Li'l Abner and Daisy Mae on Sadie Hawkins Day. Artist: Al Capp.


Original Medium: Newspaper comics
Distributed by: United Feature Syndicate
First Appeared: 1934
Creator: Al Capp
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Starting in 1932, Alfred Gerald Caplin worked as assistant to cartoonist Ham Fisher, the author of record of the popular comic strip about a boxer, Joe Palooka. In this case, the "assistant" job seems …

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… at times to have consisted of ghosting the strip from start to finish, and letting Fisher sign it. In 1933, Caplin did a story about Joe's clash with an uncouth hillbilly boxer named Big Leviticus, and Leviticus's equally uncouth hillbilly relatives. A year later, Caplin, changing his name to Al Capp, struck out on his own and created an entire strip about hillbillies for United Feature Syndicate (Broncho Bill, Terr'ble Thompson). His Li'l Abner was an instant success, quickly leaving Palooka in the dust. Capp even launched two more strips, Abbie & Slats and Long Sam, also successful tho not nearly as much so.

Fisher repeatedly brought Leviticus and his clan back, claiming their primacy as comics' first hillbilly family — but he was missing the point. It wasn't the setting that made Capp's strip such a huge success. It was Capp's finely tuned sense of the absurd, his ability to milk an outrageous situation for every laugh in it and then, impossibly, to squeeze even more laughs from it, that found such favor with the public. His use of language was both unique and universally appealing; and his clean, bold cartooning style provided a perfect vehicle for his creations. For these reasons, and more, in 1947, he became the second cartoonist to win a Reuben Award.

Capp's contributions to American culture transcend the newspaper page. Words like "druthers" and "irregardless" were first seen in Li'l Abner, as were the world's most potent beverage, Kickapoo Joy Juice; the world's coldest and poorest country, Lower Slobbovia; and the world's most hideous woman, Lena the Hyena (the last in collaboration with Basil Wolverton). Capp's strip within a strip, "Fearless Fosdick", a parody of Dick Tracy, is known by millions. But his most universally recognized cultural artifact is Sadie Hawkins Day, an annual event in which Dogpatch's women are allowed to marry any bachelor unfortunate enough to be caught, by fair means or foul, and dragged across the finish line.

The first Li'l Abner movie was made in 1940. Four years later, the Charles Mintz animation studio, whose earlier attempts at comic strip adaptation included Krazy Kat and Barney Google, tried its hand at Abner (and, as with those other attempts at comics adaptation, failed to capture anything of the strip's wit and charm). In 1956, Abner and his compatriots became the subject of a Broadway musical; and a second movie, in 1959, brought that musical to the big screen with Peter Palmer in the title role. Both as a movie and as a stage play, the Li'l Abner musical has remained popular for decades — its most recent Broadway revival was in 1998.

Abner's first foray into comic books occurred in 1936, when, along with such other United Feature stalwarts as Nancy and Tarzan, he debuted in Tip Top Comics. From 1947-55, he starred in a regularly-published comic of his own, first from Harvey Comics and later Toby Press, which rearranged the strip's artwork into comic book pages. Throughout the 1950s and '60s, sequences of the strip were collected in trade paperbacks with such titles as Life and Times of the Shmoo, Bald Iggle, and From Dogpatch to Slobbovia.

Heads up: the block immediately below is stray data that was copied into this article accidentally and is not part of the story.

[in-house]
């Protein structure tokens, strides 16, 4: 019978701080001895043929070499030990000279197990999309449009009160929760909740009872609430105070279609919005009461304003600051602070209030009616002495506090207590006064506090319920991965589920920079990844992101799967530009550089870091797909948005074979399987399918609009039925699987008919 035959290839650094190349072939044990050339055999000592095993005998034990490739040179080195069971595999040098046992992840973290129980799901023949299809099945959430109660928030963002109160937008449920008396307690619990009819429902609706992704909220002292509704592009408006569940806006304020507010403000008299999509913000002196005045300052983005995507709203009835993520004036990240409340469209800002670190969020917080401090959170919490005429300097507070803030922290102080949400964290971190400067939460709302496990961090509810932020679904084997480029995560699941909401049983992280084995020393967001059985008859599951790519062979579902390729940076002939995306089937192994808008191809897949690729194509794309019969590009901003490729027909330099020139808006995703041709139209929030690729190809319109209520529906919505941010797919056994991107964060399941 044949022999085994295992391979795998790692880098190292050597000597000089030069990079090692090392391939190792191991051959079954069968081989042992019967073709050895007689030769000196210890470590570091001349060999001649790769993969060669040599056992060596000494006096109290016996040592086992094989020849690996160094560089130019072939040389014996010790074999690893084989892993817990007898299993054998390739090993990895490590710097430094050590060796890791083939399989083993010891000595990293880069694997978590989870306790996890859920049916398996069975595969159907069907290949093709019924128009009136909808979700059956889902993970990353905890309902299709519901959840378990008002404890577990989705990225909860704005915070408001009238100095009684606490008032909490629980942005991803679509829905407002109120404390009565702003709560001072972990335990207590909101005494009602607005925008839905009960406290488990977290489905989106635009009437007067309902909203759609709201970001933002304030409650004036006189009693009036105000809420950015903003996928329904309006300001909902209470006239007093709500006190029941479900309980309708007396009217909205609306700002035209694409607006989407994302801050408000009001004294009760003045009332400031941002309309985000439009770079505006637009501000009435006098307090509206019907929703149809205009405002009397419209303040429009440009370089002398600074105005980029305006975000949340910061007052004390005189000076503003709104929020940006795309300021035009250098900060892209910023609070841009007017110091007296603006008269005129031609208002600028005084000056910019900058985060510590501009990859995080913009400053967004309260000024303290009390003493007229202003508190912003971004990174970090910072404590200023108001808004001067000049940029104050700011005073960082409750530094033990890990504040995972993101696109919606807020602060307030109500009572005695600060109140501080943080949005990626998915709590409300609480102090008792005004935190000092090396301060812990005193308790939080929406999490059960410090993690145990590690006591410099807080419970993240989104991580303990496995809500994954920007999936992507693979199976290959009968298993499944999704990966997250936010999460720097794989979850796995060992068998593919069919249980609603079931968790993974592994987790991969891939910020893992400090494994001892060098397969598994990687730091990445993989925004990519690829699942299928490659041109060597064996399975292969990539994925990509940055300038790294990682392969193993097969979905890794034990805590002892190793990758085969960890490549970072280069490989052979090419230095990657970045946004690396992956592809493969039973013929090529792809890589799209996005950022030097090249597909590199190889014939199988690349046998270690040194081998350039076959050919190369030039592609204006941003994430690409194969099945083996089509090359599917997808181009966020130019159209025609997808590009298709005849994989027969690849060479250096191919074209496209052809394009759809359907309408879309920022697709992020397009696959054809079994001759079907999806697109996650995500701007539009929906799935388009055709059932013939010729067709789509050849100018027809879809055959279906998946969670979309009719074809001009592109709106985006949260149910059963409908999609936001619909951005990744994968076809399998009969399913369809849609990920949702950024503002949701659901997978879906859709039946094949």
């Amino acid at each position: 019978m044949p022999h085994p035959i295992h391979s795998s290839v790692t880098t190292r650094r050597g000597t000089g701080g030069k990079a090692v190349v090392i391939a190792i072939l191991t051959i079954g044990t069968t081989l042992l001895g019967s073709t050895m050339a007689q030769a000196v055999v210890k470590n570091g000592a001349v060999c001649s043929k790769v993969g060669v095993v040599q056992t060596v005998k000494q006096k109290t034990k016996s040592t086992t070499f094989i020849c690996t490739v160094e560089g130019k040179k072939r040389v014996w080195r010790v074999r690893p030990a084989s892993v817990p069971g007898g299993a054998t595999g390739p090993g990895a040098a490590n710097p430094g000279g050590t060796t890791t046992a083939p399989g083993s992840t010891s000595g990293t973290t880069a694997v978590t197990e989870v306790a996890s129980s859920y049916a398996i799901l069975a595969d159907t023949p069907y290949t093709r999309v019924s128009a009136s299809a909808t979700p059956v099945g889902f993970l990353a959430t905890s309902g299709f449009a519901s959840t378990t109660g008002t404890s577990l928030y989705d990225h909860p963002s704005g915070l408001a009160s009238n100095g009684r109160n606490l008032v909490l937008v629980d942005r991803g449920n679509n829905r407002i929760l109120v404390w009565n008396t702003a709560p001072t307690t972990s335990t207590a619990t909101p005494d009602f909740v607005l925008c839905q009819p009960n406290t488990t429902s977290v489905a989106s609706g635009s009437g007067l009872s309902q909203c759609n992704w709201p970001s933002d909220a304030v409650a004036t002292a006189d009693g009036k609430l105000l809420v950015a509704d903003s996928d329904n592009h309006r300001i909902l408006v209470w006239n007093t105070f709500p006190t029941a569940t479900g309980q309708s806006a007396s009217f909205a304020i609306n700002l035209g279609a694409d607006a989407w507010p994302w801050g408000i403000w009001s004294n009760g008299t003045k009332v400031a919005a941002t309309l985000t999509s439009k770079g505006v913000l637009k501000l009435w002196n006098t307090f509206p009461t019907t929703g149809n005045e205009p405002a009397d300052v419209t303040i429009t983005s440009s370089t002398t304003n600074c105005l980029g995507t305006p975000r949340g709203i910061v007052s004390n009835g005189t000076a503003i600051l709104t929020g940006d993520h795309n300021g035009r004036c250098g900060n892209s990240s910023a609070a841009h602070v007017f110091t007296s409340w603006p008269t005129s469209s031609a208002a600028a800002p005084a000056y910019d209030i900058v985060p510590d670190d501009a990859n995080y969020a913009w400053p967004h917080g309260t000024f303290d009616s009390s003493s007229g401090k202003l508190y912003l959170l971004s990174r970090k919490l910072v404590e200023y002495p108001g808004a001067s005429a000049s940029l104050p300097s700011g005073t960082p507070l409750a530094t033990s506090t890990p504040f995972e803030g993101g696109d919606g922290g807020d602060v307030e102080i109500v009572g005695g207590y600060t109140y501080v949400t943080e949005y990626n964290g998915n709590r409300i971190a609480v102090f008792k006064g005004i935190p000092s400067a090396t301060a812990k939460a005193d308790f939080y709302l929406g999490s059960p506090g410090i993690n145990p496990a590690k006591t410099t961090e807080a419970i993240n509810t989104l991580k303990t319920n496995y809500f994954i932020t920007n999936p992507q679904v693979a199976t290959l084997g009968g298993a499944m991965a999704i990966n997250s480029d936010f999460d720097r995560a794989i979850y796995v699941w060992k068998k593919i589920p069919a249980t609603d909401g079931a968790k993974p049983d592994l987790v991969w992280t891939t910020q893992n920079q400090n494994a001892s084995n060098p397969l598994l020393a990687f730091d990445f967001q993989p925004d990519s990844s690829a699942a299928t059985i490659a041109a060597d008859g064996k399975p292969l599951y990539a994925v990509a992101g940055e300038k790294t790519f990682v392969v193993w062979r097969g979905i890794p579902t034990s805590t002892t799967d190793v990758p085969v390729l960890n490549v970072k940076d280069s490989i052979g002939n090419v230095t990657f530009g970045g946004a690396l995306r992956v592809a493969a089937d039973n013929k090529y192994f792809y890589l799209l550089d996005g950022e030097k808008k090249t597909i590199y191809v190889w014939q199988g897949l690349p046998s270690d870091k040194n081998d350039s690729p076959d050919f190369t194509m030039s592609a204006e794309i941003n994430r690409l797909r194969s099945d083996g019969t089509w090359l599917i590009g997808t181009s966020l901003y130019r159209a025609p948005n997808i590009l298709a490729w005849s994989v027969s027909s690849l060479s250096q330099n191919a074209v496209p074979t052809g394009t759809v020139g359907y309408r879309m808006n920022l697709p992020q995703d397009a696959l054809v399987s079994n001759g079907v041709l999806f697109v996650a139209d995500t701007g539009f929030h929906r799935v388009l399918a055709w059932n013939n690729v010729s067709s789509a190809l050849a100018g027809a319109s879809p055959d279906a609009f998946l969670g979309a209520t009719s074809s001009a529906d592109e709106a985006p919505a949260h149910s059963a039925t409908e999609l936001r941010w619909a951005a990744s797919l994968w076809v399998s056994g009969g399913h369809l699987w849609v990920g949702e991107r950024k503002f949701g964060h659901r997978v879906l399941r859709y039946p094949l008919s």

Many have commented on the shift in Capp's political viewpoint, from as liberal as Pogo in his early years to as conservative as Little Orphan Annie when he reached middle age. At one extreme, he displayed consistently devastating humor, while at the other, his mean-spiritedness came to the fore — but which was which seems to depend on the commentator's own point of view. From beginning to end, Capp was acid-tongued toward the targets of his wit, intolerant of hypocrisy, and always wickedly funny.

After about 40 years, however, Capp's interest in Abner waned, and this showed in the the strip itself. Growing dull, it began to lose papers. In 1977, Capp yielded to the inevitable and retired, letting the strip end. He died two years later.

But neither the strip's shifting political leanings nor the slide of its final few years had any bearing on its status as a classic; and in 1995, it was recognized as such by the U.S. Postal Service. Along with Toonerville Folks, Bringing Up Father, Little Nemo in Slumberland, and 16 other strips, it was part of the "Comic Strip Classics" series of commemorative stamps.

In 1988, Kitchen Sink Press, which had gone from publishing underground comix in its early years to reprinting The Spirit and Steve Canyon later on, embarked on an ambitious program of reprinting the Li'l Abner strip from beginning to end. The company succumbed to the vicissitudes of the marketplace and folded in 1998, but before it did, managed to carry the daily strip portion of the Abner project well into the 1960s.

Li'l Abner is no more, and we shall not see its like again. But in its time, it earned a permanent place in American cultural history — and in the hearts of its millions of devoted followers.


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Text ©2000-08 Donald D. Markstein. Art © Capp Enterprises, Inc.